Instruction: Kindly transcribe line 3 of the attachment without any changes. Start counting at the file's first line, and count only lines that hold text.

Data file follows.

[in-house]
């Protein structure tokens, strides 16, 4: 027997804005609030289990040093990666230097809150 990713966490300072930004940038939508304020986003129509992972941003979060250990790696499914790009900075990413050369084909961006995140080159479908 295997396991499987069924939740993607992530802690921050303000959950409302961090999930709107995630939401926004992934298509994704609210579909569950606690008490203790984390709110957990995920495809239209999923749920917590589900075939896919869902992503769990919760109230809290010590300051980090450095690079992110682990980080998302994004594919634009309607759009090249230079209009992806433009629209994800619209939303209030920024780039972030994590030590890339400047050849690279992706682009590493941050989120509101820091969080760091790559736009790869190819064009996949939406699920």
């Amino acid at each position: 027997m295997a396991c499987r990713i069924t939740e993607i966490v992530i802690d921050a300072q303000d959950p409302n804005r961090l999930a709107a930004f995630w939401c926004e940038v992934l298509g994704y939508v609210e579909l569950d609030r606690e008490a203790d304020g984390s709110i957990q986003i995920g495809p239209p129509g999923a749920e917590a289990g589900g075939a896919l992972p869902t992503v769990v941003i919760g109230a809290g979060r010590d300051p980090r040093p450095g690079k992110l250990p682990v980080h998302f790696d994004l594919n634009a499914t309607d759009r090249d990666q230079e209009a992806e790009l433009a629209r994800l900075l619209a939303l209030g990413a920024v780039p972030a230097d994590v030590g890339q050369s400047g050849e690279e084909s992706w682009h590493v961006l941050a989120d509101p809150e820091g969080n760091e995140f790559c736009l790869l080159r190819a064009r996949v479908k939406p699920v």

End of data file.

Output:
């Amino acid at each position: 027997m295997a396991c499987r990713i069924t939740e993607i966490v992530i802690d921050a300072q303000d959950p409302n804005r961090l999930a709107a930004f995630w939401c926004e940038v992934l298509g994704y939508v609210e579909l569950d609030r606690e008490a203790d304020g984390s709110i957990q986003i995920g495809p239209p129509g999923a749920e917590a289990g589900g075939a896919l992972p869902t992503v769990v941003i919760g109230a809290g979060r010590d300051p980090r040093p450095g690079k992110l250990p682990v980080h998302f790696d994004l594919n634009a499914t309607d759009r090249d990666q230079e209009a992806e790009l433009a629209r994800l900075l619209a939303l209030g990413a920024v780039p972030a230097d994590v030590g890339q050369s400047g050849e690279e084909s992706w682009h590493v961006l941050a989120d509101p809150e820091g969080n760091e995140f790559c736009l790869l080159r190819a064009r996949v479908k939406p699920v």